In a rebuke to President Barack Obama’s work on the labor front, President-elect Donald Trump on Thursday chose a fast-food executive to be the nation’s next labor secretary, tasked with enforcing workplace safety and wage laws on behalf of U.S. workers.
Andrew Puzder, who advised Trump during his presidential campaign, is the chief executive of CKE Restaurants, which includes the burger chains Hardee’s and Carl’s Jr. among its brands. He’s largely credited with turning around Hardee’s after taking over the company in 1997.
The Wall Street Journal and The New York Times reported the Puzder pick on Thursday, citing anonymous transition officials. Trump’s transition team later confirmed Puzder’s appointment in a statement, with Trump lauding “his extensive record of fighting for workers.”
Puzder was a sharp critic of Obama’s labor policies, lambasting him for expanding overtime pay for workers and for trying to raise the minimum wage. While Obama aligned himself with fast-food workers who’ve gone on strike to raise wages, Trump is instead naming one of their bosses to be the country’s top workplace watchdog.
Puzder has made his philosophy of governing fairly clear through his op-eds, television appearances and personal blog. Like Trump, he argues that the federal government has made regulations too burdensome on businesses, stifling job growth. Two of the major regulations he has criticized ― the minimum wage and overtime ― are ones he would be tasked with enforcing.
Earlier this year, the Obama administration overhauled the nation’s overtime rules, trying to make them more generous to workers. Under the changes, which are now blocked in court and may never see the light of day, 4.2 million more salaried workers would be guaranteed time-and-a-half pay when they work over 40 hours in a week. The overtime changes would be the most significant labor reform of the Obama era.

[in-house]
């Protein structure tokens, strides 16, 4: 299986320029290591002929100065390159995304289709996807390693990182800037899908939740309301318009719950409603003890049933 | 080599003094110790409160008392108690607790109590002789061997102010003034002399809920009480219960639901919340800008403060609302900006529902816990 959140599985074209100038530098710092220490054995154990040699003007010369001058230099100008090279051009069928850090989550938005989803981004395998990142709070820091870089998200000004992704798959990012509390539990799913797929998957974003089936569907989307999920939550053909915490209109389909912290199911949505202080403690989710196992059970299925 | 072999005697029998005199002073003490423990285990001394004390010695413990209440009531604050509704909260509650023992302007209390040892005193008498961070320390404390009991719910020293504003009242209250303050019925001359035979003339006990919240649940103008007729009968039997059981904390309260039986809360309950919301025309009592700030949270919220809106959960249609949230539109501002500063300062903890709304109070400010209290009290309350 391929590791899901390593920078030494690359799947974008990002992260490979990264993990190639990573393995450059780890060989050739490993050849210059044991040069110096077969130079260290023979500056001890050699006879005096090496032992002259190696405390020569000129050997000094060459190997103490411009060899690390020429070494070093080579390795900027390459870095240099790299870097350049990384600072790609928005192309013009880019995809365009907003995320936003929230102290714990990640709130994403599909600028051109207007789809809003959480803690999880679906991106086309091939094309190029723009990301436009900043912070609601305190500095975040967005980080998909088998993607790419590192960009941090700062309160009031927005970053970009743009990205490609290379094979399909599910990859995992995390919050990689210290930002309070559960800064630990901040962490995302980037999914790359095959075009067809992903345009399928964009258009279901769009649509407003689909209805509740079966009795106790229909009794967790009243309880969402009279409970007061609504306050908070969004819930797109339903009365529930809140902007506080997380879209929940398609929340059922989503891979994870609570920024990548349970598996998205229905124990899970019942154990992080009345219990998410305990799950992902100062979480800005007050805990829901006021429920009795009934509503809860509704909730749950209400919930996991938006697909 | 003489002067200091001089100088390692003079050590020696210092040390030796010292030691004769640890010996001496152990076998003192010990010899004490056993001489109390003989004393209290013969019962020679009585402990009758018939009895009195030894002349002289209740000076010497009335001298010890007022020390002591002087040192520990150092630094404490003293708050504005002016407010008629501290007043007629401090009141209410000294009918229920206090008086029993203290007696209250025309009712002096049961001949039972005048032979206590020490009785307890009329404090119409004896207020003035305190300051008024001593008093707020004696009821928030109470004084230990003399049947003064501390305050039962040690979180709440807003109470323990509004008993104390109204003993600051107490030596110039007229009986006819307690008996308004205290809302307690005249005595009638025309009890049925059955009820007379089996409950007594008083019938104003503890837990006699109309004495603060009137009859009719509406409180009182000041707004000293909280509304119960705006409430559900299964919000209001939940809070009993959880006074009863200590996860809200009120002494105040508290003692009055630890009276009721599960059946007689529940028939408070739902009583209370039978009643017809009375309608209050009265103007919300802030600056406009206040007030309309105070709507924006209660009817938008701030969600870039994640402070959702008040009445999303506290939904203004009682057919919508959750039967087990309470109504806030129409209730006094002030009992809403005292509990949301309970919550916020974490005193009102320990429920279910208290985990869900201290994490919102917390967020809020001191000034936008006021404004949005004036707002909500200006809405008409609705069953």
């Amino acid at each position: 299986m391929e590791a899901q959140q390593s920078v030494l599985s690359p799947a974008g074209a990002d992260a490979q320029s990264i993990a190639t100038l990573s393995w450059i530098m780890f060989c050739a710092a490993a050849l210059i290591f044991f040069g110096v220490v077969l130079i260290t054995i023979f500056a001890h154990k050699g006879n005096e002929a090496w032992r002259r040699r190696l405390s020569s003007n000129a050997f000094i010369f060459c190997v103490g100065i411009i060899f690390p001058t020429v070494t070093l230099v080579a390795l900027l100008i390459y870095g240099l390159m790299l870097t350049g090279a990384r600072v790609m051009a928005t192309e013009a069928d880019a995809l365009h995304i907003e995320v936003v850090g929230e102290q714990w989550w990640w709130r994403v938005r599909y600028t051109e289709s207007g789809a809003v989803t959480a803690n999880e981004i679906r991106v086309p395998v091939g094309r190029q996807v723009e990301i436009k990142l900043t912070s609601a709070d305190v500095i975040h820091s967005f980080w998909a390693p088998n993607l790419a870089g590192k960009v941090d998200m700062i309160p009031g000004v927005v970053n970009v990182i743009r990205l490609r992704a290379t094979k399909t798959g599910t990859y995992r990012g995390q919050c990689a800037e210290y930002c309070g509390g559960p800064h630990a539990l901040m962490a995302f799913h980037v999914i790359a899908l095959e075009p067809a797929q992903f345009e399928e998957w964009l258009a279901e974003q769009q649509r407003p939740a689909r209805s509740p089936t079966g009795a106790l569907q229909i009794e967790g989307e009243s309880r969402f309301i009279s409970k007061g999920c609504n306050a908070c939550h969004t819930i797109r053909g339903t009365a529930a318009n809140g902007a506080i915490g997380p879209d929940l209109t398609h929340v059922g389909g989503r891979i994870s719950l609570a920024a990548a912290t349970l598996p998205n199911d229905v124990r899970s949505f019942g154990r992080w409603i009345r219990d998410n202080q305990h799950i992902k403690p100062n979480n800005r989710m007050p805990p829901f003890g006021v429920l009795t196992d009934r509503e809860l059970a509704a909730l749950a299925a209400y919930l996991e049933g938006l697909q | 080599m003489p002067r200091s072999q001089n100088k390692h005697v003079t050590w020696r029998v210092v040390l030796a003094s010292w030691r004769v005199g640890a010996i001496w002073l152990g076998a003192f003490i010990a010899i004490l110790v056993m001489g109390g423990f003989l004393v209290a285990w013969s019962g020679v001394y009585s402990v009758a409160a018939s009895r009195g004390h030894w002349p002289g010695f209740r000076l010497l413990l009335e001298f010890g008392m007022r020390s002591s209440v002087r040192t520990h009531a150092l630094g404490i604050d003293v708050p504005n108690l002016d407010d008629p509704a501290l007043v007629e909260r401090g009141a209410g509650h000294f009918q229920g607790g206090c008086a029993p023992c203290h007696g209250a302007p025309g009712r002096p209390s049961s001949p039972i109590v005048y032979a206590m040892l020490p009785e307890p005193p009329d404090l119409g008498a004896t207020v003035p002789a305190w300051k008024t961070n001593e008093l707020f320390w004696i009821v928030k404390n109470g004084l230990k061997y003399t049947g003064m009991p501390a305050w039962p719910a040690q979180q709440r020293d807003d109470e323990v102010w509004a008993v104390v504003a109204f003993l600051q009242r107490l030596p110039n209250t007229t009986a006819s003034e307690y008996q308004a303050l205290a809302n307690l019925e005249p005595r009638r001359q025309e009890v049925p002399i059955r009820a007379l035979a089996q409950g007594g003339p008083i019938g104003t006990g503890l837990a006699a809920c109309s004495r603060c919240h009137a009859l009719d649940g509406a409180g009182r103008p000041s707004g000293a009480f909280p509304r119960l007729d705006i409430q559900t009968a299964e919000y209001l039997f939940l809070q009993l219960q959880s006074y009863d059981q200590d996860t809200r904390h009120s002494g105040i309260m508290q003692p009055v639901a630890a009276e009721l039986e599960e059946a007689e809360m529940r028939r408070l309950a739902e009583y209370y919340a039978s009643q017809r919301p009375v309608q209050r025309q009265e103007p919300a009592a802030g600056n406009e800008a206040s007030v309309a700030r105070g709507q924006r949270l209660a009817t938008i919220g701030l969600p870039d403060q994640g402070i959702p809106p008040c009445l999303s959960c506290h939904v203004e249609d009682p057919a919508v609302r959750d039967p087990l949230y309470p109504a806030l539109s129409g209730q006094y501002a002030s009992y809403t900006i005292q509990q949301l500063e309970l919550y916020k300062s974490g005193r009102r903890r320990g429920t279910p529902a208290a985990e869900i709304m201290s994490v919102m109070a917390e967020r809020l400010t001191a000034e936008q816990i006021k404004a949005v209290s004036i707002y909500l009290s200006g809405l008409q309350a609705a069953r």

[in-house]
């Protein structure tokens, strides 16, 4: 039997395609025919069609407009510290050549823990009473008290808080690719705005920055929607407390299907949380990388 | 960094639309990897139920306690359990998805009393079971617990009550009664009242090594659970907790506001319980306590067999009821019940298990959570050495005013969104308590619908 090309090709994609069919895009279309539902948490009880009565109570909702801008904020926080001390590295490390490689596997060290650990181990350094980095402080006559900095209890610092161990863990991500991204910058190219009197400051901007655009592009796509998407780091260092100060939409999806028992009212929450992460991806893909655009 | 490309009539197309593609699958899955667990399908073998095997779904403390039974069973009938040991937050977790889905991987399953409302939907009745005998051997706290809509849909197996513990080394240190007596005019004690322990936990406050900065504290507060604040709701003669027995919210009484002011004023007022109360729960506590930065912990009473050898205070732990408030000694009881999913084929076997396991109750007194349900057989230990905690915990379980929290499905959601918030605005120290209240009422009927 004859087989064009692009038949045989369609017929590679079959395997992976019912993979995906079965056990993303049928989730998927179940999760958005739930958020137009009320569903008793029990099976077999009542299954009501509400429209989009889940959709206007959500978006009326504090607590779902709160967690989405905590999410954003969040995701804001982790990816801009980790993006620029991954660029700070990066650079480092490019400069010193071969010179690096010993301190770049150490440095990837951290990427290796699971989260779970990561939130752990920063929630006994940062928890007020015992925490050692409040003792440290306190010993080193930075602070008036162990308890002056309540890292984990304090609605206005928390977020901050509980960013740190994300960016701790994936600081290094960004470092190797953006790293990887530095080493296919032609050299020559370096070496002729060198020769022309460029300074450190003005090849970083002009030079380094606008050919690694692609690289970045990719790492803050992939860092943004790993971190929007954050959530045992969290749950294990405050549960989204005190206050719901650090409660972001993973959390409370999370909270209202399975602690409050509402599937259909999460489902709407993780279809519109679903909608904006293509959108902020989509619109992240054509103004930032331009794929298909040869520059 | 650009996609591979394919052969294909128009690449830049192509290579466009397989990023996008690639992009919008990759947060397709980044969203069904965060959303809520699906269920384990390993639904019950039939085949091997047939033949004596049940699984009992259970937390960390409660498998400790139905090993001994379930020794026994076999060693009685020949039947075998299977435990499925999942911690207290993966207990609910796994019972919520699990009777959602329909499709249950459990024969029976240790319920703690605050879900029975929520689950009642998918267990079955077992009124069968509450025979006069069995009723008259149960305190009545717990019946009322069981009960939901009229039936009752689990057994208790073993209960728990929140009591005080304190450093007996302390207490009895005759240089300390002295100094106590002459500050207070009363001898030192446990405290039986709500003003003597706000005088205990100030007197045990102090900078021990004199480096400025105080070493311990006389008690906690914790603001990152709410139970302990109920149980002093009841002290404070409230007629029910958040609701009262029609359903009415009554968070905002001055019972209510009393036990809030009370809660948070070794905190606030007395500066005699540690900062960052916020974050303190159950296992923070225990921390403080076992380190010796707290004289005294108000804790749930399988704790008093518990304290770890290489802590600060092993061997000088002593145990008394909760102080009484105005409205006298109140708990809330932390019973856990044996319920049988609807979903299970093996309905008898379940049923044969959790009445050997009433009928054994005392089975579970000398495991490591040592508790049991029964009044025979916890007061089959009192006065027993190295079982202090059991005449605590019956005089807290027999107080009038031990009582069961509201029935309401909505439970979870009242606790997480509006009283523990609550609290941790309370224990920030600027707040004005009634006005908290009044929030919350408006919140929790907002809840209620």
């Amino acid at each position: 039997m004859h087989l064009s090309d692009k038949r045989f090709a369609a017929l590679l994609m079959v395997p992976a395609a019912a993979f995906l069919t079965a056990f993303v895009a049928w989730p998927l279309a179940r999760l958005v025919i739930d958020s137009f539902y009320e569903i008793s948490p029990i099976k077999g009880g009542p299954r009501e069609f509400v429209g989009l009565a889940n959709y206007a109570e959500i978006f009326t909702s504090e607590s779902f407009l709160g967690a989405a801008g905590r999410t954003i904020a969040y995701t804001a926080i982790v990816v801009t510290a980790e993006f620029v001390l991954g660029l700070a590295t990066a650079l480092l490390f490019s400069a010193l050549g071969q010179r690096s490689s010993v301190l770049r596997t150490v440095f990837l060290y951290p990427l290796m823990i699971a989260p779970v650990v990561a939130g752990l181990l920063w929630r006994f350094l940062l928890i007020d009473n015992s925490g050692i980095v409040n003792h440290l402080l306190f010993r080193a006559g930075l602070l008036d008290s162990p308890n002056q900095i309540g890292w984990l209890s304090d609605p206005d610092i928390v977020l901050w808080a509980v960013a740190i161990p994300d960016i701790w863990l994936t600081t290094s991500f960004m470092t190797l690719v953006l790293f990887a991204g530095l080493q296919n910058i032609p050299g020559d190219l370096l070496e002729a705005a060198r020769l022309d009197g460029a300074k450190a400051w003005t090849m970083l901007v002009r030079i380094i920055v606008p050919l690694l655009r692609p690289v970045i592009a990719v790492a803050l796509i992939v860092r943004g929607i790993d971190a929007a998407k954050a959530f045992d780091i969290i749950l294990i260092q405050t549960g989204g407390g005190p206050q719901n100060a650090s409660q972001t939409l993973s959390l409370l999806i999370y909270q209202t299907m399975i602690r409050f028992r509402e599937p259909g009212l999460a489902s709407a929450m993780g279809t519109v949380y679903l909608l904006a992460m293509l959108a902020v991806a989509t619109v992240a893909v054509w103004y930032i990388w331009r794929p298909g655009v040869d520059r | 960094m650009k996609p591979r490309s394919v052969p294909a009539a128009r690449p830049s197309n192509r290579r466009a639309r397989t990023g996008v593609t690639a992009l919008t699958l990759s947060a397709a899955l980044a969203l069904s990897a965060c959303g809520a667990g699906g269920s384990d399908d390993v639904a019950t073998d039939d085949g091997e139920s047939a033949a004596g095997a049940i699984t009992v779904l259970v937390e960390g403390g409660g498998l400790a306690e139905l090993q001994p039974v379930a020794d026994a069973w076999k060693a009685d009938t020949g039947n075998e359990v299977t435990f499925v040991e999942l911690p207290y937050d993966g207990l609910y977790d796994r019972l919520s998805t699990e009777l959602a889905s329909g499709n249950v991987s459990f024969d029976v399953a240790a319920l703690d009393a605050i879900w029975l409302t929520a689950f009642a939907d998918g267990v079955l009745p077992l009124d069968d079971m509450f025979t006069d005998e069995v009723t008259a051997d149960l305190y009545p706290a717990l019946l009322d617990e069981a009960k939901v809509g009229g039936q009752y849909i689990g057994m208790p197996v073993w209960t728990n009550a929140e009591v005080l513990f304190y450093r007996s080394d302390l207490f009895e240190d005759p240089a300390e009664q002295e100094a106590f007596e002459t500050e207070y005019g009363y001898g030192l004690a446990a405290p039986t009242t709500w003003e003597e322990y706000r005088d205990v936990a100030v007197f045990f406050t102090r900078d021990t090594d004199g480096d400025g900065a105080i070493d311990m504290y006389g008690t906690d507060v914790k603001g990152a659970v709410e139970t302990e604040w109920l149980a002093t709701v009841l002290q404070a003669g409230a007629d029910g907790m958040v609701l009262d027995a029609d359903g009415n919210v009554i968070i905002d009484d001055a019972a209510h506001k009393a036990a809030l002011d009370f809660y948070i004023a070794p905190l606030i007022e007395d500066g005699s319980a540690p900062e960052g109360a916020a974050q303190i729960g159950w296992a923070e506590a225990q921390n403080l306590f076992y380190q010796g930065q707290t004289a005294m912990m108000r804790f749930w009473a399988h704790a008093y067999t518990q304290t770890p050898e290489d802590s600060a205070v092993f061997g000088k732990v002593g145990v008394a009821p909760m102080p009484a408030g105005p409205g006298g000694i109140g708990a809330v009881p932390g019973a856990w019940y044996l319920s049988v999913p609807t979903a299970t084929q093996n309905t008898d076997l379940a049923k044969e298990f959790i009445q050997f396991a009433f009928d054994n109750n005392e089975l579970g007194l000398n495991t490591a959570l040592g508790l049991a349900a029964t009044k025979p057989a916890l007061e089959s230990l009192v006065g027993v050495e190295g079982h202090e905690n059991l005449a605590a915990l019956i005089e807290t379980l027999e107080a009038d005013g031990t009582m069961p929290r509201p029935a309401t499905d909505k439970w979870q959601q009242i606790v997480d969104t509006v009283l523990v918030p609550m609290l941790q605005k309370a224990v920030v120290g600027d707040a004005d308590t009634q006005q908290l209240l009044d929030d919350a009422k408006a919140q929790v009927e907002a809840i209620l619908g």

Puzder is not a fan of them. Writing in The Wall Street Journal in 2014, he said the rules would hurt the workers they were intended to help, like the fast-food managers who work for Hardee’s and Carl’s Jr. Many of those managers would be newly entitled to overtime. “Overtime pay has to come from somewhere, most likely from reduced hours, reduced salaries or reduced bonuses,” Puzder wrote.
In an interview earlier this year, Puzder also made clear that he didn’t want to see a major hike in the federal minimum wage, which is currently $7.25 per hour and was last raised in 2009. Raising the wage floor significantly, he said, would compel businesses to look into replacing workers with machines. “With government driving up the cost of labor, it’s driving down the number of jobs,” he said. “You’re going to see automation not just in airports and grocery stores, but in restaurants.”
Puzder told the Los Angeles Times that he isn’t opposed to a minimum wage in principle, and doesn’t mind an occasional bump. He also told the paper he’d be open to indexing the wage floor so that it rises gradually over time.
In the same interview, Puzder didn’t seem to show much empathy for workers. He laid out all the reasons a company might prefer to use machines rather than humans for its labor force: “They’re always polite, they always upsell, they never take a vacation, they never show up late, there’s never a slip-and-fall, or an age, sex, or race discrimination case.”
In an op-ed he wrote for The Hill, Puzder argued that safety net programs like food stamps discourage poor people from working and need to be reined in. Acknowledging that some employees in his own chains would earn wages low enough to qualify for public assistance, Puzder said some workers don’t want to earn more money because they would lose their benefits. “Consider that some of our crew members are declining promotions to shift leader positions because the increase in income would disqualify them for food, housing, medical or other government benefits,” he wrote.